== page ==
The Social Worker’s Plight
Social workers and case managers are an integral part of the social welfare sector. Currently, there are over 650,000 social workers in the United States. The number is projected to grow exponentially in coming years. Despite the projected rise, there will always be far more people, all with varying needs, that request nonprofit services than social workers can easily accommodate.
Social work case management is a particularly challenging field because it requires an understanding of many different types of case management all rolled together in one. This causes social workers to spend massive amounts of time on entering in client data, time that could have been spent helping more clients receive the services they need. Further, once help can be provided and interventions are implemented, some are not successful, putting even more work on social workers’ plates.
Evidence-Based Practice and Why It’s Not Always the Best Solution
There have been innovations introduced into the nonprofit sector, namely using case management software and adding evidence-based practice into the intervention process. However, some innovations work better than others. Evidence-based practice, or a process in which the practitioner combines well-researched interventions with clinical experience, ethics, client preferences, and culture to guide and inform the delivery of treatments and services, has become a large part of nonprofit intervention models, but is it necessarily working in the way that was envisioned?
The simple answer – not completely. So, how can nonprofit organizations fix this?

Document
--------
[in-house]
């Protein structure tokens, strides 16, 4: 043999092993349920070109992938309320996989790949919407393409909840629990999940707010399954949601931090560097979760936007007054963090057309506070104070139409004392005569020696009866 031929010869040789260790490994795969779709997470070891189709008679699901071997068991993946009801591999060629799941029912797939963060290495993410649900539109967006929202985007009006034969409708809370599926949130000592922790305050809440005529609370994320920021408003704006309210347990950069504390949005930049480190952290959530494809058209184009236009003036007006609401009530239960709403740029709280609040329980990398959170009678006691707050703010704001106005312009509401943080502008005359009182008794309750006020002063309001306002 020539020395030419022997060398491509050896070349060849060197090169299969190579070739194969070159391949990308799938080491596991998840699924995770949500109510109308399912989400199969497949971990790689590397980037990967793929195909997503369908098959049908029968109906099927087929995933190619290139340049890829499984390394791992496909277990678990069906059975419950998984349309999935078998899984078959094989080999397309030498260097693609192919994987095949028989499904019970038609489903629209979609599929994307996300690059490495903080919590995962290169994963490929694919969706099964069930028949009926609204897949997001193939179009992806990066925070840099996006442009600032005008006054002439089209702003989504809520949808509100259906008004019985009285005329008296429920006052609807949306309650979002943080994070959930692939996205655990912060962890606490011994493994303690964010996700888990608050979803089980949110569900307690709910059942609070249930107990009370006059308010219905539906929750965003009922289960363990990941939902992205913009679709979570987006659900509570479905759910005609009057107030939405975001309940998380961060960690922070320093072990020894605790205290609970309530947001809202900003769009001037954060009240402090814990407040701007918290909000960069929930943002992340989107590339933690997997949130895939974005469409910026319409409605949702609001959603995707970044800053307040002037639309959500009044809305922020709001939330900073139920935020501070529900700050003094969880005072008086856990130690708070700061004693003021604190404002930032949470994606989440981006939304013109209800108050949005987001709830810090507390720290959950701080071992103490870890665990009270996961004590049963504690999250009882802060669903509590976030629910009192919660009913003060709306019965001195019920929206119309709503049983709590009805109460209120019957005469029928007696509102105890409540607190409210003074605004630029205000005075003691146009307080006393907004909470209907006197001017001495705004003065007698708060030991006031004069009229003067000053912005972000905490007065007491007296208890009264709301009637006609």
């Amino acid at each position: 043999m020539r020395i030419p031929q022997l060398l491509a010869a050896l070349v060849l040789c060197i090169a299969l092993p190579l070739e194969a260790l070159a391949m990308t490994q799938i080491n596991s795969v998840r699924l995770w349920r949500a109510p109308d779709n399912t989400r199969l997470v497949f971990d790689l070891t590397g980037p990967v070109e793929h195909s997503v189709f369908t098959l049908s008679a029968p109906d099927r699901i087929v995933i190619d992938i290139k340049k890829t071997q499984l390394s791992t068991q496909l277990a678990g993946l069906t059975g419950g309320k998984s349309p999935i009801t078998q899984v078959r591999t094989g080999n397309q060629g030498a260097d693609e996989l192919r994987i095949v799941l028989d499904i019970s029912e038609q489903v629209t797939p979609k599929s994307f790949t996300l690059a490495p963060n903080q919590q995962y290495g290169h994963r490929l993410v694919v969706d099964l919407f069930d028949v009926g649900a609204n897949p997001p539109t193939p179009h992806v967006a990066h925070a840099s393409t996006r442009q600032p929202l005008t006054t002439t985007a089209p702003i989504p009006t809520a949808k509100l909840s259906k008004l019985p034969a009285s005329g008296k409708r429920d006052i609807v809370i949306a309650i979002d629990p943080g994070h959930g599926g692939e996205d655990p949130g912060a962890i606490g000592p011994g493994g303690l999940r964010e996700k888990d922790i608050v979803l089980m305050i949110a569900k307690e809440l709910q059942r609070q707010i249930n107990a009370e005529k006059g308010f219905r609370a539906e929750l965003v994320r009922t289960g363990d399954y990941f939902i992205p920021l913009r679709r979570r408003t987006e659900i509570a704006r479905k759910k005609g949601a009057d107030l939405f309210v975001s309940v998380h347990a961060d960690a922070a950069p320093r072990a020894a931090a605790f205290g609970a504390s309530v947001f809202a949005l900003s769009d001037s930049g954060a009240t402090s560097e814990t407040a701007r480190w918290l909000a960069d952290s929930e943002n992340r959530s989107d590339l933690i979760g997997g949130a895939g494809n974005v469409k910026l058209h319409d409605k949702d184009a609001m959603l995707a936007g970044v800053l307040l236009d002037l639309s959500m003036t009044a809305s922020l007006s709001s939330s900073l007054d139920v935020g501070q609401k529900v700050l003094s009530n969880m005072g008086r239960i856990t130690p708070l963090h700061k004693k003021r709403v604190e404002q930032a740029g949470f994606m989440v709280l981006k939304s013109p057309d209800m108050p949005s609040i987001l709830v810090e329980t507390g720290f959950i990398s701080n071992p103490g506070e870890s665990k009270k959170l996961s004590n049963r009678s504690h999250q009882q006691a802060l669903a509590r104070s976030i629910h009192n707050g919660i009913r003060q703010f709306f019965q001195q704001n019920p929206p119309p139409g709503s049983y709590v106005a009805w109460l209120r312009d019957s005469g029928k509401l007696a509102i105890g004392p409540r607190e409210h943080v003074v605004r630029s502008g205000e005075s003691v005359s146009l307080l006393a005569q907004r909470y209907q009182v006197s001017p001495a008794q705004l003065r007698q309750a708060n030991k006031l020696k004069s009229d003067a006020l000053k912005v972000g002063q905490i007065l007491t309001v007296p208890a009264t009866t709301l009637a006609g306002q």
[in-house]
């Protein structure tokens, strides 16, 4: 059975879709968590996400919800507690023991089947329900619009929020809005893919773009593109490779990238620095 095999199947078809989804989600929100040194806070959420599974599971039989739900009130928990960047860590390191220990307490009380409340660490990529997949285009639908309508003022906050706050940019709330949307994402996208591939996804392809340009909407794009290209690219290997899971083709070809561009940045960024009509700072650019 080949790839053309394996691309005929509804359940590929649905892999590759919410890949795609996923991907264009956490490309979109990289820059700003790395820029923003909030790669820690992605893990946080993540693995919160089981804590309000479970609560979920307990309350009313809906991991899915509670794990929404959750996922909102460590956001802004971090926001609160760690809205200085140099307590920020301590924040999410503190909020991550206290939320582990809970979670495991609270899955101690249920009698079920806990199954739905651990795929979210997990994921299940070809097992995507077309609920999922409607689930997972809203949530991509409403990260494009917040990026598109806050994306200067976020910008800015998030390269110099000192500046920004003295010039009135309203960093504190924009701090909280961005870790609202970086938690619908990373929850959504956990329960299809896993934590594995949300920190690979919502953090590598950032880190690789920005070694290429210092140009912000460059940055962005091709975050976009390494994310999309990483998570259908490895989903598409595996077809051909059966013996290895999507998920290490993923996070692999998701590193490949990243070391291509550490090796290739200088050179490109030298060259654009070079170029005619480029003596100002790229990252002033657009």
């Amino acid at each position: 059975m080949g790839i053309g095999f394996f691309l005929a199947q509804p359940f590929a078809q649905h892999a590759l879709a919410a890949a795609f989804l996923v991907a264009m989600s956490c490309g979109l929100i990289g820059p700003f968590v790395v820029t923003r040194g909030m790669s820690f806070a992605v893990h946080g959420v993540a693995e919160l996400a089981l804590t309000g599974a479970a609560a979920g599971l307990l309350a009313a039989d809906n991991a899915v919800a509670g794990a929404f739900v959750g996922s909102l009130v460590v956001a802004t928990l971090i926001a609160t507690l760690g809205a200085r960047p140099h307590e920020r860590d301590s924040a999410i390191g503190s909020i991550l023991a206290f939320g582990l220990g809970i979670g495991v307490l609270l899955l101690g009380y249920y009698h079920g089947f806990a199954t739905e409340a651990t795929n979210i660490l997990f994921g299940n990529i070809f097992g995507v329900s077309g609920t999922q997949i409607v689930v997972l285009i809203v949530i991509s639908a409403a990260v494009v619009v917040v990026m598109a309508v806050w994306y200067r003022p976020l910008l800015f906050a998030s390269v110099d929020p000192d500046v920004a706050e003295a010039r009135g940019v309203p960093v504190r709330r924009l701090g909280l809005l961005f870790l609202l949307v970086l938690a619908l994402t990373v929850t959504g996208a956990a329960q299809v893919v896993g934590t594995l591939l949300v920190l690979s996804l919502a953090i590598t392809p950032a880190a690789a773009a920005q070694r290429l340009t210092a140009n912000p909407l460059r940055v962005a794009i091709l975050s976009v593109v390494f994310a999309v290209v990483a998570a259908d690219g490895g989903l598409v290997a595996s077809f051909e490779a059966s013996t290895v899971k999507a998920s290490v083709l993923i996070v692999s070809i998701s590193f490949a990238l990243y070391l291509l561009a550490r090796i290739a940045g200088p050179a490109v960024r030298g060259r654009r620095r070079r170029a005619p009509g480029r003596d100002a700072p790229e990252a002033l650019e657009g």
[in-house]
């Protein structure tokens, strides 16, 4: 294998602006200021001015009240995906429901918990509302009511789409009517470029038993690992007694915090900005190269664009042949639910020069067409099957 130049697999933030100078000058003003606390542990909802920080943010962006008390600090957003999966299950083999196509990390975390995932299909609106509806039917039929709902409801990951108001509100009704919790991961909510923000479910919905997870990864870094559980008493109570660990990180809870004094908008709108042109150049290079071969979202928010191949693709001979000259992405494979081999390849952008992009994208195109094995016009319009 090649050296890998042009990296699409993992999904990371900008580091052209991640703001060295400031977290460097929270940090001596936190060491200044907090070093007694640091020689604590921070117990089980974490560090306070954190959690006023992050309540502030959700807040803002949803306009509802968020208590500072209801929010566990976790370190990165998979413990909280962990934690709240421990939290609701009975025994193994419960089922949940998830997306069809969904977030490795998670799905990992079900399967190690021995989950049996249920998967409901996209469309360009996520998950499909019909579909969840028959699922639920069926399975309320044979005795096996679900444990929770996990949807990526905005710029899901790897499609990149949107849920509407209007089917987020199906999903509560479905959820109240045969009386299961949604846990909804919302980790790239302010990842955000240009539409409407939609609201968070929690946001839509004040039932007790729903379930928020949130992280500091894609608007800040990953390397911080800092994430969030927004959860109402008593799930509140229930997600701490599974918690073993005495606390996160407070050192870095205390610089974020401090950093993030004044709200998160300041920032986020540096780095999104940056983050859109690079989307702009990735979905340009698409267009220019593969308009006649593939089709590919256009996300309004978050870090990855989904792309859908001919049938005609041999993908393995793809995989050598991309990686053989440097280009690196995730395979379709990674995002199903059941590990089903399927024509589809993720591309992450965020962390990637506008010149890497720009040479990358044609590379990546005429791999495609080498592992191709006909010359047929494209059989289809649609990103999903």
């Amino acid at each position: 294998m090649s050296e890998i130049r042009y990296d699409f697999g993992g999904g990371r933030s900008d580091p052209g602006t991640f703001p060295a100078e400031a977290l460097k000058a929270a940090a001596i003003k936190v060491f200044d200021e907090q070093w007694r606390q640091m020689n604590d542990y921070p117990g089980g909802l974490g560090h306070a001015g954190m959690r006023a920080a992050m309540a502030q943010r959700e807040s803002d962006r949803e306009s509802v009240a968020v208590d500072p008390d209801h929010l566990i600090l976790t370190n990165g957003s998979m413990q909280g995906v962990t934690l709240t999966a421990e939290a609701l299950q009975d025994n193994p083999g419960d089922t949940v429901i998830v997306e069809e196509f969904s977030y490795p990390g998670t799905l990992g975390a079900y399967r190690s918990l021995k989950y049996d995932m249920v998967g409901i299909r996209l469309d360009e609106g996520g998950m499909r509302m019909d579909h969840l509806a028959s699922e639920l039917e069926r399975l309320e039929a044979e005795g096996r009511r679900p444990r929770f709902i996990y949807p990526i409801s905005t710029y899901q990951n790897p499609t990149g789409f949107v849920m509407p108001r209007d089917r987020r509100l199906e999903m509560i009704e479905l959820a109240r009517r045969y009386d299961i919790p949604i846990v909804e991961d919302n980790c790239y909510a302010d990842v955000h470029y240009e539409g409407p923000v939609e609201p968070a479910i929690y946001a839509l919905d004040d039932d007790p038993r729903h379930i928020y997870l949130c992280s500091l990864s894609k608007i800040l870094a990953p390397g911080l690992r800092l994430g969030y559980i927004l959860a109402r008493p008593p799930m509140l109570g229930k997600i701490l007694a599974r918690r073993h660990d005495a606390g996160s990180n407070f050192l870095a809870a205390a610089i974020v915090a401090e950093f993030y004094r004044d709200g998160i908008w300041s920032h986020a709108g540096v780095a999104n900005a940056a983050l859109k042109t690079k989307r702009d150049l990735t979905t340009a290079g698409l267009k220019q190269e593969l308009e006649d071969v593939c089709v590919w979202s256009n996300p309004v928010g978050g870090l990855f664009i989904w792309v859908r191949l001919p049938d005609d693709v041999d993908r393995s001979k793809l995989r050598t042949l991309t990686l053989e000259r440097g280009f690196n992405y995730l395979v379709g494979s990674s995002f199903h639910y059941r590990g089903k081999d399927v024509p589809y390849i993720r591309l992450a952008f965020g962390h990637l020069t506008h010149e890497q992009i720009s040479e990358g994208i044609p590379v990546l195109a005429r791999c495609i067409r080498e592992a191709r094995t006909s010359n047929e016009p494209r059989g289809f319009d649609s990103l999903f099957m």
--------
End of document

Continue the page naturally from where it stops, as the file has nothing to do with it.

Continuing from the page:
Overcoming the Case Management Dilemma
The efficiency and effectiveness of case management is constantly under scrutiny. Countless social workers have asked the questions:
“What is going to create the best outcomes for our clients? How can we make sure that these outcomes happen successfully and consistently?”
In order to answer these questions, social workers, along with their leadership teams, are required to reevaluate the needs of their clients and organization, the resources available, and most importantly, the timeline in which they can roll out a new intervention model. This kind of self-reflection is key to moving ahead and delivering more mission to the people who need it most.
Social Solutions has written a new guide Producing Consistent Outcomes to Ensure Successful Interventions in order to help organizations like yours make this decision easier.
Successful interventions start with honest evaluation of an organization at all levels. Social workers have a unique responsibility of taking this information and figuring out how it will impact the front line. With simple changes, which are outlined in the guide, an organization will have confidence in the integrity of its outcomes and the success of its interventions.